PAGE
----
The Da Vinci Code Historical Context 📖

‘The Da Vinci Code,’ published in 2003, is a novel that sparked a lot of discussion in the Christian world and beyond, owing to the sensitive theories it holds about the life of Jesus on earth.

The Da Vinci Code

Dan Brown

The book, which is often considered Brown’s best work, took the world by storm. The unique combination of fact and fiction, causing the reader to question every theory, has made the book a controversial goldmine and a great topic of discourse.

Historical Context

While the ‘The Da Vinci Code’ is set in the fairly recent year of 2003 and is fiction, it does make references to real historical subjects like the Holy Grail, the origin of the Priory of Sion, the Council of Nicaea in 325 AD etc.

The Holy Grail is a sacred object that has been featured in various literature and certain Christian traditions. It is most often identified as the plate, or cup used by Jesus at the last supper; or the vessel that caught Jesus’ blood during his crucifixion. It is said that the Grail has the power to heal all wounds and possesses miraculous powers such as the ability to prolong natural life and the ability to revive the recently deceased.

There are many tales about the Grail. In one such tale, the man with the lance that pierces Jesus’ side on the cross is cured of blindness by the blood in the cup. Because of its association with Christ, the Grail became one of the great relics sought after by kings and knights for centuries. That is why many figures were interested in studying or writing about the Holy Grail.

As a secret society, the Priory of Sion is shrouded in mystery. On the first page of ‘The Da Vinci Code’ titled “Fact,” Brown claims it is a “European secret society founded in 1099,” and writes that in 1975, documents were found that identify figures like Sir Isaac Newton and Leonardo Da Vinci as Priory members.

The more widely accepted account of the Priory of Sion tells that Pierre Plantard, after hearing the story of Bèrenger Saunière (a rumored member of the Priory who existed in the eleventh century), created a series of documents including false genealogical records that suggested his relation to the Merovingian line. With the help of his friend Phillipe de Chérisey, Plantard crafted fake parchments containing coded messages, all of which were introduced under pseudonyms into the Bibliothèque Nationale in the 1960s. But these “dossier secrets” were exposed as forgeries, and historians agree that there is no proof that the Priory has existed since the eleventh century.

The first council of Nicea was the first meeting held by the council of the early Christian church in 323 AD in ancient Nicea. It was called by Emperor Constantine, who presided in and took part in the discussions. The meeting was made up of about 300 bishops from around the Roman Empire who met to discuss the theological and administrative issues of the church and Christian faith. He hoped the general council would solve the problem of Arianism created by the Eastern Church. Arianism was a heresy proposed by Arius of Alexandria that Christ was not a divine being but was created and mortal.

Fact vs Fiction

The controversial point of the best seller is that Jesus and Mary Magdalene were married and had a child whose descendants later founded the Merovingian dynasty. Mary’s womb, not the chalice of the Last Supper, is the real Holy Grail, and a Catholic sect is killing people to hush it all up. The book also makes Leonardo Da Vinci the past leader of a shadowy order sworn to protect documents proving the existence of Jesus’s child.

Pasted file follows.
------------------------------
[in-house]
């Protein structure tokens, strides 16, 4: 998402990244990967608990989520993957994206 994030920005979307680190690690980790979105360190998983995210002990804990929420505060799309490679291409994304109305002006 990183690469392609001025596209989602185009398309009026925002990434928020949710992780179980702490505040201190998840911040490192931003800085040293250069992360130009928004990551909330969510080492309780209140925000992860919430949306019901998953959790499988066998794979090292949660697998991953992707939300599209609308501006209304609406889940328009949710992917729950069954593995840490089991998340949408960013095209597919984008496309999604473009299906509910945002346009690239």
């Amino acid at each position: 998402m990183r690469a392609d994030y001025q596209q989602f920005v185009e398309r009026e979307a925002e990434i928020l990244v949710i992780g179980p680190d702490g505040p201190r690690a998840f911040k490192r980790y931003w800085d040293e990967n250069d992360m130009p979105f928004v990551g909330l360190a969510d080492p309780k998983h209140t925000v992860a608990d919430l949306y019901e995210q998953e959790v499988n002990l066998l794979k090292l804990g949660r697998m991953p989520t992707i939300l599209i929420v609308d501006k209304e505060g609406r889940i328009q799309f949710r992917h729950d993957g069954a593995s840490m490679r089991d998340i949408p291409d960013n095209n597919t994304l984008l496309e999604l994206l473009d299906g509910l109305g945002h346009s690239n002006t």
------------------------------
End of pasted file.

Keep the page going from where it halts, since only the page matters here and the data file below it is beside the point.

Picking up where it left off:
According to Bart Ehrman, chairman of the religious studies department at the University of North Carolina,

Most people who read The Da Vinci Code have no way of separating historical fact from literary fiction, and as such the book has spawned heated speculations on the various theories proposed within.

So let’s take a look at some details presented in the novel.

Leonardo Da Vinci

In the novel, Leonardo is presented as a flamboyant homosexual and a goddess worshipper who studies alchemy and immortality. He also hid pagan symbols in the many commissions he completed for the Vatican.

In reality, there are no historical sources suggesting that Da Vinci was a homosexual and, in fact, being flamboyant about it (if he was) was going to get him killed since it was a crime. There is evidence of a court case in 1476 in which he was accused by an anonymous source of sodomy, but he and the others involved were acquitted.

There is only one artwork commissioned to Da Vinci by the Vatican, which is the ‘Vatican Pinacoteca’, a ghostly unfinished rendering of St. Jerome in the Wilderness, and there is no evidence of heretic or pagan symbols hidden within, according to seasoned art historians. Authorities in the art world believe that the “hidden clues” to Leonardo’s “secret faith” exist only in the imagination of those looking to make a conspiracy theory plausible.

According to art historian Kenneth Clarke, Da Vinci was not “a religious-minded man,” but he objected to the commercial exploitation of relics, religious art, and pious sayings.

The Mona Lisa

The book says that ‘The Mona Lisa’ is a symbol of the sacred feminine and the balance between the two sexes because it is both male and female. Also, the “Mona Lisa” is an anagram for “Amon L’Isa,” a combination of the Egyptian god and goddess of fertility.

There is no evidence suggesting that ‘The Mona Lisa’ is a painting of a man and woman combined. Giorgio Vasari, in his biography of Leonardo Da Vinci, identified the sitter as Lisa Gherardini, the wife of wealthy Florentine businessman Francesco del Giocondo.